ATLANTA, Nov. 14 (UPI) — The percentage of adult cigarette smokers in the United States has reached an all-time low.
Declining from 20.9 percent in 2005 to 16.8 percent in 2014, the number of U.S. adults who have turned away from tobacco may be a direct result of emphasized interventions such as media campaigns, new laws and accessible quitting assistance, the Centers for Disease Control and Prevention said in a report Friday.
In terms of health insurance, there were higher rates of smokers among those insured by Medicaid only (29.1 percent) and those without insurance (27.9 percent). The percentage of smokers with private health insurance or Medicare was far less, at 12.9 percent and 12.5 percent respectively.
“Smoking kills half a million Americans each year and costs more than $300 billion,” said CDC Director Tom Frieden in a statement Thursday. “This report shows real progress helping American smokers quit and that more progress is possible.”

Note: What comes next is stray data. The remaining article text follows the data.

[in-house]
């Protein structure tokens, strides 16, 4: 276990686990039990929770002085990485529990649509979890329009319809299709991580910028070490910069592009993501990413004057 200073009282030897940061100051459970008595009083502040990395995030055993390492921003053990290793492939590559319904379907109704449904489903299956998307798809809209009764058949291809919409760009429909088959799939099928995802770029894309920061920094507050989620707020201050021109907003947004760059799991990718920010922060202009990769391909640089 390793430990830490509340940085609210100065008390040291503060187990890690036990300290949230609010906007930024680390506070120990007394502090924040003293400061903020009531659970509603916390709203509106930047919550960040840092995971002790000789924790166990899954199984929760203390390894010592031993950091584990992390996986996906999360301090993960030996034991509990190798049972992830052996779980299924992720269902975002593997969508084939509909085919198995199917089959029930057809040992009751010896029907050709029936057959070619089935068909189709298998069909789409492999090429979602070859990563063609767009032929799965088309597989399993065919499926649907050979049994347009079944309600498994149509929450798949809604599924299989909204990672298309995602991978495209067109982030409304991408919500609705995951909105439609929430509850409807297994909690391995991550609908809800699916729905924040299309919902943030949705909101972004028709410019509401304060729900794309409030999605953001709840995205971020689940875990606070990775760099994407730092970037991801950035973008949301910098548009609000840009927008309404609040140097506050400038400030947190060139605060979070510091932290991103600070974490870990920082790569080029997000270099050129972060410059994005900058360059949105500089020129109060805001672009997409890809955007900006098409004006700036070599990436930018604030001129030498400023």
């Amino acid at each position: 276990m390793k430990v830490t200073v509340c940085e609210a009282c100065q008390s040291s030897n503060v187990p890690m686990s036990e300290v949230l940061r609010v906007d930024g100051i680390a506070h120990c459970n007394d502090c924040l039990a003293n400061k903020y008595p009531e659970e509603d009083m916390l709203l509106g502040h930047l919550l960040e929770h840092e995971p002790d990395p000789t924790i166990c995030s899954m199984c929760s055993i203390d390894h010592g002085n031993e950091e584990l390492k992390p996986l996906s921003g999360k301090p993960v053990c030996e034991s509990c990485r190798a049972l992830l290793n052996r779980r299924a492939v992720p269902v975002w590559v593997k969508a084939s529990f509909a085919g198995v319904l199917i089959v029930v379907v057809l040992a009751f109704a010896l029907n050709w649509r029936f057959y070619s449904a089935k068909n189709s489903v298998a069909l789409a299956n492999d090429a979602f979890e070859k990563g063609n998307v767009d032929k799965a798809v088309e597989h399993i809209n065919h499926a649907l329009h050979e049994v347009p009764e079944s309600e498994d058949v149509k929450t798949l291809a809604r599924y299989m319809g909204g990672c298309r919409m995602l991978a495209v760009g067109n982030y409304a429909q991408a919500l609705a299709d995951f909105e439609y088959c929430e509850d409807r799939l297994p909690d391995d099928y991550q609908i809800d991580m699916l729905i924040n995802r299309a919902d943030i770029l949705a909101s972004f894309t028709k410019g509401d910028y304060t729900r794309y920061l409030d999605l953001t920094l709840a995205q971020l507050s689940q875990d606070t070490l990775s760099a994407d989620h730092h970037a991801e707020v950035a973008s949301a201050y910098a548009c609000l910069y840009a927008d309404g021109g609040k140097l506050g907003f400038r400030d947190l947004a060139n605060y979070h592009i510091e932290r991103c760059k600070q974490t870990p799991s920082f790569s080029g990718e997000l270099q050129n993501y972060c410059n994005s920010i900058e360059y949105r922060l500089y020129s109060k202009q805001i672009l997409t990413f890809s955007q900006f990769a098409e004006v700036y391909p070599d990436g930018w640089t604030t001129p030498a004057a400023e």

The CDC report is part of an ongoing effort to track progress of the Healthy People 2020 objective, aimed to drive nationwide cigarette consumption down to 12 percent of the population or less.
It comes just days after the Department of Housing and Urban Developmentproposed a controversial large-scale smoking ban in public housing.
“We have a responsibility to protect public housing residents from the harmful effects of secondhand smoke,” said HUD Secretary Julian Castro. “This proposed rule will help improve the health of more than 760,000 children and help public housing agencies save $153 million every year in healthcare, repairs and preventable fires.”